2011 Buick LaCrosse knows when to lock car doors

General Motors has developed an advanced keyless entry on the 2011 Buick LaCrosse that automatically knows when to lock and unlock the doors.

Suzanne Ashe
Suzanne Ashe has been covering technology, gadgets, video games, and cars for several years. In addition to writing features and reviews for magazines and Web sites, she has contributed to daily newspapers.
Suzanne Ashe
2 min read

The 2011 Buick LaCrosse CSX has a smart key fob that anticipates your needs. GM

Keyless entry just got smarter. The 2011 Buick LaCrosse CSX will feature a smarter keyless entry that anticipates when the driver, or passengers, want the cars doors locked and unlocked.

With new key fob technology, the driver is able to program which doors are to be locked and unlocked and when. The key fob can be carried in a pocket, purse or briefcase. It sends a signal that opens the driver's side door, or all of the doors, as the driver approaches. After the car is parked, and the driver and passengers leave the car, the key fob will lock the doors automatically. When the key fob is inside the car, it allows the car to start with the push of a button.

If the key fob is left in the car, the car will alert the driver with three rapid horn chirps and it will keep the driver's-side door unlocked.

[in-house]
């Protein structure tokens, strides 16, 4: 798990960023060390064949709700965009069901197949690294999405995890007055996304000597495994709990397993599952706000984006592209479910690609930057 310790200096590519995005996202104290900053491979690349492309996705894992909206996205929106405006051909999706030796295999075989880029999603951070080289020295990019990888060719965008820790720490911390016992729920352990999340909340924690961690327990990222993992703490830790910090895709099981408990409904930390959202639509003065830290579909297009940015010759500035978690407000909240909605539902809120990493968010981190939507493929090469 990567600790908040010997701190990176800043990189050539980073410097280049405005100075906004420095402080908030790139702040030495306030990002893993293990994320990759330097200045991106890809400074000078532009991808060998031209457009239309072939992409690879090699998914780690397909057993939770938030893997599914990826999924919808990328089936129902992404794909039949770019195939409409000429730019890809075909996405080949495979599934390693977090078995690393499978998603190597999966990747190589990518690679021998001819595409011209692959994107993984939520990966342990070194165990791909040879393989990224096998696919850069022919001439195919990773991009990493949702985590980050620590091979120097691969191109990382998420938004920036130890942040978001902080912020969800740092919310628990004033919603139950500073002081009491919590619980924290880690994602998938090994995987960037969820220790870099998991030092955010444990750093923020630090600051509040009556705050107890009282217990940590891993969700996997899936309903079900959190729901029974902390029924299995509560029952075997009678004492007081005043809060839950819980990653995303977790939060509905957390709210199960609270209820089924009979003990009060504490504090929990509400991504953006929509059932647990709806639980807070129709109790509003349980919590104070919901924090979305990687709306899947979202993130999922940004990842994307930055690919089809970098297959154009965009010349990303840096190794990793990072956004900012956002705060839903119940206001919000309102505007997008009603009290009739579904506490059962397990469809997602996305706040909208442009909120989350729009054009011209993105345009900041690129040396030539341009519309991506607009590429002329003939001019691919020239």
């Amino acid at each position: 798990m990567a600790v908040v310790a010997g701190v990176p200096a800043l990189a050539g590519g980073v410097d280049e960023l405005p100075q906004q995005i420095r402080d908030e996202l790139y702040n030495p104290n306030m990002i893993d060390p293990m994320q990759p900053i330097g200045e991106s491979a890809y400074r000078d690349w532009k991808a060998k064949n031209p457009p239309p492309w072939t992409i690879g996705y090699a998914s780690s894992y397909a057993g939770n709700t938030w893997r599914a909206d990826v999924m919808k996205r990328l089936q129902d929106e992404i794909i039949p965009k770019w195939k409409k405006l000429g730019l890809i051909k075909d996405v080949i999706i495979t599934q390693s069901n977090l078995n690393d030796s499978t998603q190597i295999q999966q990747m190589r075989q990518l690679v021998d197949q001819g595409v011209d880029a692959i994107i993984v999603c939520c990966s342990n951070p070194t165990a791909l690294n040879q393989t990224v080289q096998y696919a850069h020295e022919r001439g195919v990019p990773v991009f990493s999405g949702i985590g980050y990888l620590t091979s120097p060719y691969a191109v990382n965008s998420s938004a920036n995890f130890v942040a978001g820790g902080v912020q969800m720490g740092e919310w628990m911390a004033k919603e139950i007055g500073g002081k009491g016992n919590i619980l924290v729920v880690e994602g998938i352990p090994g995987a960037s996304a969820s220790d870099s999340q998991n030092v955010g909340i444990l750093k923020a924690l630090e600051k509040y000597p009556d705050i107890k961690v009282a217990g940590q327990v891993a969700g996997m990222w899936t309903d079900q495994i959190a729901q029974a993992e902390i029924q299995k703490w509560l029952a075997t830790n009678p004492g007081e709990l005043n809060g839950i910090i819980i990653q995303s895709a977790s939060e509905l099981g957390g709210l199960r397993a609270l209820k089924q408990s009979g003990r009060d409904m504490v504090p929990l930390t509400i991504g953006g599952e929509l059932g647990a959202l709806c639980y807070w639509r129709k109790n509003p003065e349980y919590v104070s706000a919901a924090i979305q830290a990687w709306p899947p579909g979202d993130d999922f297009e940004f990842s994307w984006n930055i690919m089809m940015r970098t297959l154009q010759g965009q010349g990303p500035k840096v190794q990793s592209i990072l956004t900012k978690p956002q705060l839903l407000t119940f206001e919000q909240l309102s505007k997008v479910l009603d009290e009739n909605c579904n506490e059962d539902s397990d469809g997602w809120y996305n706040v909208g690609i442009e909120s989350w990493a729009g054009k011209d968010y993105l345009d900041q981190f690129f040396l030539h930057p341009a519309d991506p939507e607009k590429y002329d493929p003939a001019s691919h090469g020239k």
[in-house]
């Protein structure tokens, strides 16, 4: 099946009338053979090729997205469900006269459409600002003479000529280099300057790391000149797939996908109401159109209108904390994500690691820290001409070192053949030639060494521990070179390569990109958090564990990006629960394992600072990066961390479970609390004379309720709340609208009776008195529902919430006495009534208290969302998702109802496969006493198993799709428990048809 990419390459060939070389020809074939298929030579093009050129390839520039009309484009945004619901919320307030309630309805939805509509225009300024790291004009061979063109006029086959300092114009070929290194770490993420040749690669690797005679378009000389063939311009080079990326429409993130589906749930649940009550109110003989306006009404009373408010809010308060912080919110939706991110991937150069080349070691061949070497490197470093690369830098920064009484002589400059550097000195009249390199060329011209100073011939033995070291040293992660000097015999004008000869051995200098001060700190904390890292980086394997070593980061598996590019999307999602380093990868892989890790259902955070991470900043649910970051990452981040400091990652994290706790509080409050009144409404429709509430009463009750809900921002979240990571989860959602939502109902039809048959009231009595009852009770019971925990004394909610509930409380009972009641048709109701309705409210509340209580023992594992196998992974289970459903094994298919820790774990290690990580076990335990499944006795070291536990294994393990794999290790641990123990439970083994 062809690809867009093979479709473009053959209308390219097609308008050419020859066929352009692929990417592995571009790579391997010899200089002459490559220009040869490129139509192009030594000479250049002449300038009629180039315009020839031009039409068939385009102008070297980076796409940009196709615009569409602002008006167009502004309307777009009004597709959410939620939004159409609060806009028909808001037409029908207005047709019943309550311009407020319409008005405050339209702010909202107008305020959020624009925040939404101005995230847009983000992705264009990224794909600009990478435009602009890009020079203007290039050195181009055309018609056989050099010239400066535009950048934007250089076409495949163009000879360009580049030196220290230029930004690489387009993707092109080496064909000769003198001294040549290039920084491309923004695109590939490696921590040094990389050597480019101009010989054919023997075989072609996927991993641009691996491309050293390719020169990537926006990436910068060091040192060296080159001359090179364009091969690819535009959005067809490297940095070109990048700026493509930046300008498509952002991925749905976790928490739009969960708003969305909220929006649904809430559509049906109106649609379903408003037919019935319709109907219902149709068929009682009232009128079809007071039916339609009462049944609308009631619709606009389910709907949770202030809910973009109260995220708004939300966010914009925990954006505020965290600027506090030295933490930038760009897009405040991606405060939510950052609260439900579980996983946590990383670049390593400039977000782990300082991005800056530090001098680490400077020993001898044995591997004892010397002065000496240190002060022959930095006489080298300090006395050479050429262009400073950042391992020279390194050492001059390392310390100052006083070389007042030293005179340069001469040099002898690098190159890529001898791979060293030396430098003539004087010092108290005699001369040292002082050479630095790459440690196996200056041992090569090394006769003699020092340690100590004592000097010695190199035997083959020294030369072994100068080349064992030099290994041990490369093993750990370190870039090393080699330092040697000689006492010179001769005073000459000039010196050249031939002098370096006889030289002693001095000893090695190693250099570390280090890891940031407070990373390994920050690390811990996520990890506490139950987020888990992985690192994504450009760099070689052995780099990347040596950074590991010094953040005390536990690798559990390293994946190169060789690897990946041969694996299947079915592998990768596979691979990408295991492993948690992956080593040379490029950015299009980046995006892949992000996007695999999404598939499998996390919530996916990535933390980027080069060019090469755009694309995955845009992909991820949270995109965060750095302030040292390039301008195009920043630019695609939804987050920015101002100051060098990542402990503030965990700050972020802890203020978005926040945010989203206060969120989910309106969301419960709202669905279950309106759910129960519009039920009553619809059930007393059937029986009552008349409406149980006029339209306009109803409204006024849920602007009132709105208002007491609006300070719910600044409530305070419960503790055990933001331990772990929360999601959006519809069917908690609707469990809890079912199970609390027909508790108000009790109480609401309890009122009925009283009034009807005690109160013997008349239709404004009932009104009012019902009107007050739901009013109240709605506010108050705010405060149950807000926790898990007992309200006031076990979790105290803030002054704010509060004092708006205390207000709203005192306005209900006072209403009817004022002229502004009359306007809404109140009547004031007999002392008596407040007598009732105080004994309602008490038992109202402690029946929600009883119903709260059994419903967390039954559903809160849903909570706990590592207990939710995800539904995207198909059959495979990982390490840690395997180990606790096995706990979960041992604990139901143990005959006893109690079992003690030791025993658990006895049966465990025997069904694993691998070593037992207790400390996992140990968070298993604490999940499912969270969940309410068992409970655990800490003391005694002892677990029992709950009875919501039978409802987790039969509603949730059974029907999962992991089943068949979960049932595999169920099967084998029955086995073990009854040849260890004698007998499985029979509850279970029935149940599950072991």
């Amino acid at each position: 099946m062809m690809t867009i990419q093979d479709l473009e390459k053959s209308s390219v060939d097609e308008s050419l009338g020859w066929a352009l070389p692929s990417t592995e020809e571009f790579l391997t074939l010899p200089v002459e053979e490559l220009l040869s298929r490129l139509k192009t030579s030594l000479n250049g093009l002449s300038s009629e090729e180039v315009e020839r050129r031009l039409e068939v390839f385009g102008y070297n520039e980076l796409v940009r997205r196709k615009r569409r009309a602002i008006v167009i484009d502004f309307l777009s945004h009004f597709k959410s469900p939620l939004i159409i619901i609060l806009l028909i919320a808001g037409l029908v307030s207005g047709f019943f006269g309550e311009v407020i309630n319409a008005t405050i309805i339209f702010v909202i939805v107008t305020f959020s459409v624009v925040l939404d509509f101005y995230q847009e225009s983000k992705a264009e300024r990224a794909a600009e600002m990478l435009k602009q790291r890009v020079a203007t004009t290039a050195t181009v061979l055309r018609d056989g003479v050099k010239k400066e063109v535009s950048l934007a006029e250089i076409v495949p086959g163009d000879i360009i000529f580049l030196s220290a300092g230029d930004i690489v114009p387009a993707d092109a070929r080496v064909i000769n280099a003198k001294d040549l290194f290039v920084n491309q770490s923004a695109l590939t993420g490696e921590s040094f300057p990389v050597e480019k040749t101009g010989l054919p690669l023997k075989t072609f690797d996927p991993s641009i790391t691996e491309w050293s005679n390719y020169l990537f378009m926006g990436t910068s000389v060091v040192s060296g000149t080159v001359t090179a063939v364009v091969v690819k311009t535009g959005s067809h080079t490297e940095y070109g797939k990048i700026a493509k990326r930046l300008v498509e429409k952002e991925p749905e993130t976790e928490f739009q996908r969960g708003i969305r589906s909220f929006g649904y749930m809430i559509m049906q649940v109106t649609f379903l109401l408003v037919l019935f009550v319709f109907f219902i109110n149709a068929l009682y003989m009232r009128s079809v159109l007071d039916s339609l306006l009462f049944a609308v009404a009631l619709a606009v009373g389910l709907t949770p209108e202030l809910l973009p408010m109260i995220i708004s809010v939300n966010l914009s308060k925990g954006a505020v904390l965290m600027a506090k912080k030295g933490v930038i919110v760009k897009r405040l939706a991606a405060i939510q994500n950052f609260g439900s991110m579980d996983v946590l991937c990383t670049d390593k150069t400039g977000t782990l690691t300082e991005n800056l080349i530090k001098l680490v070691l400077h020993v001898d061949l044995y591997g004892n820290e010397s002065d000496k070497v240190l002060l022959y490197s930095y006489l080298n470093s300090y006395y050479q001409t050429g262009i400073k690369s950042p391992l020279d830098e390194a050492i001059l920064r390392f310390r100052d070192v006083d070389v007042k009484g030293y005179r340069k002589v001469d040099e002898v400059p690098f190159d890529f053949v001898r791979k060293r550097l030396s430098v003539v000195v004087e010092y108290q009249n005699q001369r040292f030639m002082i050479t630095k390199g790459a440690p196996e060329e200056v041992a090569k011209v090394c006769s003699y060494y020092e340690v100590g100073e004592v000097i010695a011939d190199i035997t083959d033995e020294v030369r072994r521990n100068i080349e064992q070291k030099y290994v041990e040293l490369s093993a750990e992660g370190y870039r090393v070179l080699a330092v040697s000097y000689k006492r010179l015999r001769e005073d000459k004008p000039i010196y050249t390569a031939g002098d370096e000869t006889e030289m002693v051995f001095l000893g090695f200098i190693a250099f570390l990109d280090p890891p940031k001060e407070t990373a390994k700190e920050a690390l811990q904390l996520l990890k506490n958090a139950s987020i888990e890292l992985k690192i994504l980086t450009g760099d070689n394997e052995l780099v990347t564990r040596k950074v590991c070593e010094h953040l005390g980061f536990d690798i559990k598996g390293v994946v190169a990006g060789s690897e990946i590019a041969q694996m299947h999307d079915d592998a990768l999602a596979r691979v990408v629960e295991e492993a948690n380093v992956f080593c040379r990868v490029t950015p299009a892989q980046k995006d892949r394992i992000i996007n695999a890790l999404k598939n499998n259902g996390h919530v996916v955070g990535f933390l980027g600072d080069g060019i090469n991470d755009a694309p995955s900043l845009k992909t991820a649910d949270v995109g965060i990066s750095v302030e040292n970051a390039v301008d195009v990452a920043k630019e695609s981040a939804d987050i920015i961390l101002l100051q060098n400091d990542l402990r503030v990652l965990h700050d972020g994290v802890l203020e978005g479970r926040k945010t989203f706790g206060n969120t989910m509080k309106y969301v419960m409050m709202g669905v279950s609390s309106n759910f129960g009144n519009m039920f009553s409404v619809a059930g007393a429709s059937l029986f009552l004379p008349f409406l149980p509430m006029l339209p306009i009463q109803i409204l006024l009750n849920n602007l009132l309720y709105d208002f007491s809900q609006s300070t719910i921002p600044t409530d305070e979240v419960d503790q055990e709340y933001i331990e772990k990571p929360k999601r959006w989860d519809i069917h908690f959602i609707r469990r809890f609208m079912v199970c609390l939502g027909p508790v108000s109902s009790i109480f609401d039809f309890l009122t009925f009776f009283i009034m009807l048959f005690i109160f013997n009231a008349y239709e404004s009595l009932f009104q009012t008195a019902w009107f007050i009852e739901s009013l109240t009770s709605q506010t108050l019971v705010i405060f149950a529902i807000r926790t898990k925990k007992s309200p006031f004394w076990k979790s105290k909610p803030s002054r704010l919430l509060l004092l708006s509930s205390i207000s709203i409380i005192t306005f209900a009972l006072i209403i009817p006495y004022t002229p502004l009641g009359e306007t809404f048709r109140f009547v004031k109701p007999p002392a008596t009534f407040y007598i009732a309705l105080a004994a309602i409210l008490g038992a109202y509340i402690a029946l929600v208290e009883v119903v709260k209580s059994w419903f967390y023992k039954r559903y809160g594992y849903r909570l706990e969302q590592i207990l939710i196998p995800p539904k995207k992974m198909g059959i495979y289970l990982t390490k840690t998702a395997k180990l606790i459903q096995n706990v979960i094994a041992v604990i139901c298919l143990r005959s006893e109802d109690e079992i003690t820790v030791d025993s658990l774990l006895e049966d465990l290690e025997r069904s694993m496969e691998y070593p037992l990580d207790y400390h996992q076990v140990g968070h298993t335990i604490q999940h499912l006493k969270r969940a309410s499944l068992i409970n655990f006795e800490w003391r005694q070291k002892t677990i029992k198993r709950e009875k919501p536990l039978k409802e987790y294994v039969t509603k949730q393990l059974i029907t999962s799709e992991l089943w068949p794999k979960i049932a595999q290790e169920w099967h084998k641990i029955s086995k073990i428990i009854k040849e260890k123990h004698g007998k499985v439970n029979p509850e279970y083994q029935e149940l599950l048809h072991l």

"It does a lot of the thinking for you," said Dave Proefke, a technical fellow at General Motors. "It tries to determine your intended action and perform that action for you."

The Buick LaCrosse will come with two key fobs that can be configured through the vehicle's radio controls, Proefke said. There is still a key, as a backup entry, in the event of a dead battery, Profke explained.

The key fob technology also makes it more difficult for the LaCrosse to be stolen. When the key fob is inside the car, it sends an encrypted signal that changes each time it's used. Stealing signals is virtually impossible, GM said in a press release.

Push-button start will be available for the CXL and standard on the CXS, GM revealed.

"In the future, the functions that are on the key fob could be built into smartphone apps," Proefke said. "Also, key fobs will become smaller and more jewelrylike and could even be worn."